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Helping Teens Avoid and Quit Digital Addiction

TBG and Oxford Academy Bring International Expert on Video Game Addiction to Westbrook

Imagine being a teenager who plays video games for up to 16 hours daily. Imagine letting your parents drop you off to work at jobs that you do not actually have and then sneaking back home to game. This is the story of Cam Adair, founder of gamequitters.com, which offers tools, resources, and peer support for those struggling to quit video games.

Drawing on his own experience, Adair has translated his personal perspective into actionable information and become an international speaker on this topic. The Bertram Group is collaborating with Oxford Academy, a boys’ boarding school in Connecticut, to bring Adair to Westbrook, CT in May 2019.

“It is critical for families to become aware of digital addiction,” says TBG founder Cammie Bertram. “Technology evolves so quickly that it is put into use without a thorough understanding of impact. Research is now catching up to reveal how some technologies are affecting children’s brain development and mental health.”   

The American Time Use Survey, conducted by the U.S. Bureau of Labor Statistics, shows that the amount of time Americans spend playing games rose 50% between 2003 and 2016. Although the survey does not distinguish between video games and board and card games, the revenue difference between those industries suggests that most time spent gaming is digital. Other studies have shown that up to 10 percent of gamers struggle with compulsive issues and may be vulnerable to addiction.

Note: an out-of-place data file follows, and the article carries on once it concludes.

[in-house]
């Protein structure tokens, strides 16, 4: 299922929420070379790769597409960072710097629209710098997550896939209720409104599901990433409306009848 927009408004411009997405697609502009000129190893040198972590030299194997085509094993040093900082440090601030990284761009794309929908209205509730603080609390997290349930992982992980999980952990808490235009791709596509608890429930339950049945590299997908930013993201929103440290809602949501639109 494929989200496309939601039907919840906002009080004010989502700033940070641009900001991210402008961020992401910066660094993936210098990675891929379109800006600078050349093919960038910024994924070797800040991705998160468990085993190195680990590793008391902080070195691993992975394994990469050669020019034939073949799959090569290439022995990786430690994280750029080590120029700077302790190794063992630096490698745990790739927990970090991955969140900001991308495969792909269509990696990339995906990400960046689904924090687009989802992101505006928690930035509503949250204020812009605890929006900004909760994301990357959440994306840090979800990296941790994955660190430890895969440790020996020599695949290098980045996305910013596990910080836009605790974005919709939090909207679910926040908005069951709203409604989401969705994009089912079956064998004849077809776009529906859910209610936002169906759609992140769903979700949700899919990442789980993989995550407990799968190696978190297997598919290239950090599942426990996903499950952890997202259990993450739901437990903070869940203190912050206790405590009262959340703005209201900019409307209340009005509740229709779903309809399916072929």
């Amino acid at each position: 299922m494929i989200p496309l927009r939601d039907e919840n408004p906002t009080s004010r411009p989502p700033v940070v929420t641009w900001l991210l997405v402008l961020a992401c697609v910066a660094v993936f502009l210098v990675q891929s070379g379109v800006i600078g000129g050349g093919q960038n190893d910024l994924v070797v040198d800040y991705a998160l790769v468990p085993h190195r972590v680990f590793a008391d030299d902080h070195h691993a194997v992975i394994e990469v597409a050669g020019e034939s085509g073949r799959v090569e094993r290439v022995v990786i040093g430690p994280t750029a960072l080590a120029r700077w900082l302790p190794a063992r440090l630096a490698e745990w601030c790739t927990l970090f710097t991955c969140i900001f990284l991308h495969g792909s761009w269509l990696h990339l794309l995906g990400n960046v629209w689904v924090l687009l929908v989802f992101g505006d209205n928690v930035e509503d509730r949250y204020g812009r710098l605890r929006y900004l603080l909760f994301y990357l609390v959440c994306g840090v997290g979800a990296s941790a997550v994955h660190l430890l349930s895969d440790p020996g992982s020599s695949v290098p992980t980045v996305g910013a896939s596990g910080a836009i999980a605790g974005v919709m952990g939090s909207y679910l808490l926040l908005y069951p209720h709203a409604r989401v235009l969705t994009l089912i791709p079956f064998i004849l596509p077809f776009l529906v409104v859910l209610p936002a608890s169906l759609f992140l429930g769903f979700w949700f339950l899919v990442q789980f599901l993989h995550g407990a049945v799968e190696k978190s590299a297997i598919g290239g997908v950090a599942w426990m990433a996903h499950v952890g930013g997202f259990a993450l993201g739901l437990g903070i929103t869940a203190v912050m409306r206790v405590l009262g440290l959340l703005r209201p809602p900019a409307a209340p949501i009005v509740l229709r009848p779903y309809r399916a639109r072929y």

“The algorithms of video games and social media are intentionally designed to keep you constantly engaged,” explains Phil Cocchiola, Head of School at Oxford Academy. “Video games continuously offer new plateaus so that you never really finish them. At the same time, the more you play, the more you are rewarded.

For individuals who feel isolated, video games offer an escape. Because games present a challenge, and gamers can see measurable progress toward those goals, video games can also generate a feedback loop of success. The American Psychological Association has identified “internet gaming disorder” as being a topic for further research, although it is not yet an official diagnosis. The World Health Organization recognized “gaming disorder” in its 2018 edition of the International Classification of Diseases.

Gaming is only a problem when it interferes with other arenas of life. Like other schools, Oxford Academy has established policies that have evolved over the years as digital devices have proliferated in daily life. “Ultimately, our goal is to teach students responsible use of technology,” explains Helen Waldron, Director of Admissions at Oxford Academy. “Educators and parents must understand what attracts teens to these platforms so that we can help students define a healthy life balance.”

Kristen J. Naspo is a senior associate with The Bertram Group, based in Connecticut. She provides services for domestic and international boarding school candidates and those seeking therapeutic school placements. She can be reached at krissy@thebertramgroup.com